I have to say that Mike spent considerable time telling me all about JRW and all the events that they put on during the year. I was impressed. He didn’t leave out anything. The Writer’s Group, the yearly Writing Conference, all the guest authors, publishing people, and many more. I was soaking things up like a sponge.

It wasn’t long before Shawna joined our conversation and mentioned that she was a stay at home writer. I told her how much I envied her. I mentioned I was hoping to be looking at retirement soon and make writing my full time job. Of course, she did mention that being at home all the time came with other household duties. That made for some laughter.

I soon had the priviledge to meet JRWs Executive Director, Katharine Herndon. I mentioned to her that I had just read her profile on JRWs website and that I was impressed. Katharine is very well suited for her position and she was very friendly to chat with.

It wasn’t long before we were joined by Vernon Wildy, Jr. and Robert Toms. Vernon is into poetry and is a very high energy person. It was a pleasure listening to him. Robert, on the other hand, managed to cross off one of the things on his “bucket list”. He went skydiving for the first time. After mentioning the it was a birthday gift from his son and that he had posted a video of his jump on Facebook, we agreed to become friends on FB and I did indeed watch his video. He’s definitely got one up on me, and probably always will.

Wandering around for a bit, I had the pleasure of meeting Debbie and her friend Katie. (Sorry, ladies. I didn’t happen to catch your last names) We all chatted a bit about the genres that we write in, or at least try to, when our day jobs don’t interfere. That’s when Debbie mentioned that she knew a group of men, sitting at a table in the back of the room, who were all officiers. Having served in the Armed Forces myself, I obviously assumed that they were from Fort Lee. Debbie informed me that they were officiers on the Chesterfield Police Force. At the point, I said, “Do you work for the Police Department?” Her response, “Yes”. As a matter of fact, she is a Police Sargent. With that, the conversation really got interesting.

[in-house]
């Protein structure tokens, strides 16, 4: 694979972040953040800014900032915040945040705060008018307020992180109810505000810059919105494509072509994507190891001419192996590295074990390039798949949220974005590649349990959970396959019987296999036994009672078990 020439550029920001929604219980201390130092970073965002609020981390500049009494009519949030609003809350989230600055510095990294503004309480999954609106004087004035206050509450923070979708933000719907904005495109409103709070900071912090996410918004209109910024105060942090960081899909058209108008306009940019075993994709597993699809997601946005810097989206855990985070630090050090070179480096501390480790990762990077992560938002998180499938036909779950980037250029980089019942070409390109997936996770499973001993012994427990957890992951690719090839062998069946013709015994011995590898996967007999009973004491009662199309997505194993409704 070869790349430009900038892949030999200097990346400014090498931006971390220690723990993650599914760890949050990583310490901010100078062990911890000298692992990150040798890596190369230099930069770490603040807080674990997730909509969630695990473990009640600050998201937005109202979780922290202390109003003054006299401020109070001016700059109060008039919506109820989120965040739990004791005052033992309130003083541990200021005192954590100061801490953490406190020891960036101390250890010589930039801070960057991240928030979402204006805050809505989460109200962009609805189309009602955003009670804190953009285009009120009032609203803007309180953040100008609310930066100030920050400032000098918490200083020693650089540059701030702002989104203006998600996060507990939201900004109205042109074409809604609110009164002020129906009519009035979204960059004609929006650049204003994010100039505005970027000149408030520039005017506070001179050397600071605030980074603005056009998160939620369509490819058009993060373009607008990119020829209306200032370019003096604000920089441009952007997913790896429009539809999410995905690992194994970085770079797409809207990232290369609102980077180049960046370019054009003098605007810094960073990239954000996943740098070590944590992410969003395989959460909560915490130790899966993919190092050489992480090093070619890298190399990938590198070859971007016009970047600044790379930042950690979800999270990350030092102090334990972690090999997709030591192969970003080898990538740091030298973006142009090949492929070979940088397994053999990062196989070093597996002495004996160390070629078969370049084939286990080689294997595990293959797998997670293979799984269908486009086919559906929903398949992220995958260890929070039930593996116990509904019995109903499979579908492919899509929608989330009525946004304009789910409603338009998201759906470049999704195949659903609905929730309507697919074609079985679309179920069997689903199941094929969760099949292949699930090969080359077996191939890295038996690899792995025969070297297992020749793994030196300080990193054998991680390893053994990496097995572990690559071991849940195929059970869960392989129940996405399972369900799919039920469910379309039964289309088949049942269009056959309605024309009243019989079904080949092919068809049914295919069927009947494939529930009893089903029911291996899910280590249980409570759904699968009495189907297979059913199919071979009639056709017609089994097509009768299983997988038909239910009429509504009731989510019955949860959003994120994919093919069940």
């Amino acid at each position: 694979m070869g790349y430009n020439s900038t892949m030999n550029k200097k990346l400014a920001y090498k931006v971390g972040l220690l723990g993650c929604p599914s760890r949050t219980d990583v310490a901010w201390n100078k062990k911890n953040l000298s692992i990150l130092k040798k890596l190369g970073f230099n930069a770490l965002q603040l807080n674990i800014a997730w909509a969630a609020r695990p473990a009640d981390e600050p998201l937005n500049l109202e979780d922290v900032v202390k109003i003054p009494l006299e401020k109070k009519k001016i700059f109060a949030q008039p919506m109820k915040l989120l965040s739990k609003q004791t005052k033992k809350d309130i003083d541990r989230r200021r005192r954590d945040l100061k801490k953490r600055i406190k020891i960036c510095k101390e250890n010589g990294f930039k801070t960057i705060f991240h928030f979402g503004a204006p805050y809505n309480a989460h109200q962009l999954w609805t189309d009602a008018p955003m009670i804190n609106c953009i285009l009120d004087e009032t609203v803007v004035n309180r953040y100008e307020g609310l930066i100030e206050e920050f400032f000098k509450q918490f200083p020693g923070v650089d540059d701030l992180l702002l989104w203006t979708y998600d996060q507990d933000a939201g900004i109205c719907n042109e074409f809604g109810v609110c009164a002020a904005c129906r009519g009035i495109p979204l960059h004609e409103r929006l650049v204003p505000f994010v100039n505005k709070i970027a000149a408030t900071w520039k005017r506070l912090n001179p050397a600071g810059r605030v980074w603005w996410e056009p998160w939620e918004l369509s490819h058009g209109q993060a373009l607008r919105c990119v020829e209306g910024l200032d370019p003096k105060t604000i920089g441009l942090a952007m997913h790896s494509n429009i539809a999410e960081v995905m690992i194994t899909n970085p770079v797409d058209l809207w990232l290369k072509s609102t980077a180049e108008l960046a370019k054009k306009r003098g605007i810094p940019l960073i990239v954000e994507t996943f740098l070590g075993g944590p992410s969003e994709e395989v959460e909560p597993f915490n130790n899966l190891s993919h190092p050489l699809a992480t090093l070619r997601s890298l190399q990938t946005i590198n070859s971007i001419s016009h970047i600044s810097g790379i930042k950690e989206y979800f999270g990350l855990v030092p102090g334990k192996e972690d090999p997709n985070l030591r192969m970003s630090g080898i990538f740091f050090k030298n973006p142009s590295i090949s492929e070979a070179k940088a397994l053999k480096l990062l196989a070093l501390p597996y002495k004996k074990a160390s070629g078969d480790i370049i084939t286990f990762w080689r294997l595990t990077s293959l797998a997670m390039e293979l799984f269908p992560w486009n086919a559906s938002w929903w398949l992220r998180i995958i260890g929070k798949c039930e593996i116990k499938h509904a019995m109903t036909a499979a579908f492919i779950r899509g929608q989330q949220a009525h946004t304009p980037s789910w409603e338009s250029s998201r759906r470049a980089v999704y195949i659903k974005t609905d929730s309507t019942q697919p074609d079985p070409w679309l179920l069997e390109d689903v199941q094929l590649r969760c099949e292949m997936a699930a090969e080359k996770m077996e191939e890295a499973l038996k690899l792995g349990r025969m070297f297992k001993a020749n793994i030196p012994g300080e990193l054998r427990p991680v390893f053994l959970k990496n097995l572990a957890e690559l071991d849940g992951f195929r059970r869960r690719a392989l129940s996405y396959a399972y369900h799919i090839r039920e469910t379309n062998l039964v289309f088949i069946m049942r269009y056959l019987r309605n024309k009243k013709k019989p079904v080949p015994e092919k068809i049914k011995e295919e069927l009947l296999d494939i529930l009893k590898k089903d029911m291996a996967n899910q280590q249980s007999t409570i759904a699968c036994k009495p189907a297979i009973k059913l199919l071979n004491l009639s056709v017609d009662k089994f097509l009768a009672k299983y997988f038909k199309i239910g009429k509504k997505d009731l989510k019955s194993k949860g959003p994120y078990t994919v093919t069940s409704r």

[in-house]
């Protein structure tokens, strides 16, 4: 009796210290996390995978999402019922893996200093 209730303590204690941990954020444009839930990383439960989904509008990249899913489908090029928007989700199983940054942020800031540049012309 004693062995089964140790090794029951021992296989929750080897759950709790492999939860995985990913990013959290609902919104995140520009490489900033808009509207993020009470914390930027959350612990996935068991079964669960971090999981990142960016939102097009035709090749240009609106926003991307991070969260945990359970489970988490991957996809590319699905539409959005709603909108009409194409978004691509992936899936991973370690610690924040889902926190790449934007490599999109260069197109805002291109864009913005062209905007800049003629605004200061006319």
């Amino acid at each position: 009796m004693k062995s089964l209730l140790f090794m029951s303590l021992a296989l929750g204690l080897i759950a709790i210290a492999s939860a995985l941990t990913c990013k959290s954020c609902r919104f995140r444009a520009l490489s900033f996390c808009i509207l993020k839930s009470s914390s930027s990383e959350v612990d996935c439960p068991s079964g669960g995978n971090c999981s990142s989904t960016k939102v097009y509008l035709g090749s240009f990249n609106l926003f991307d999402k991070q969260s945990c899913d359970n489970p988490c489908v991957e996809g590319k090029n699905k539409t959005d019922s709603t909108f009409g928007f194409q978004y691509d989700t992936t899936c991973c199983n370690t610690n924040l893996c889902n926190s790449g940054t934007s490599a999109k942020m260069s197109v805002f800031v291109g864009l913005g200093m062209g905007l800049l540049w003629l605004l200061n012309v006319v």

It wasn’t long before we all realized that the two hours had flown by. We all said our good-byes and paid our tabs. I met Denise on the way out, and in telling her I would be back, she reached out and gave me a big hug. WOW! I finally realized that there were others out there just like me. We all have one goal in mind. To make the written word reachable and enjoyable by all. I departed feeling really changed. I didn’t have to wander alone any more. The folks that I met on this night gave me cause to think that I did the right thing in wanting to be a writer.

Thank you, James River Writers!

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Review or Not To Review

Ever wonder how books get sold? Better yet, ever wonder how books get bought?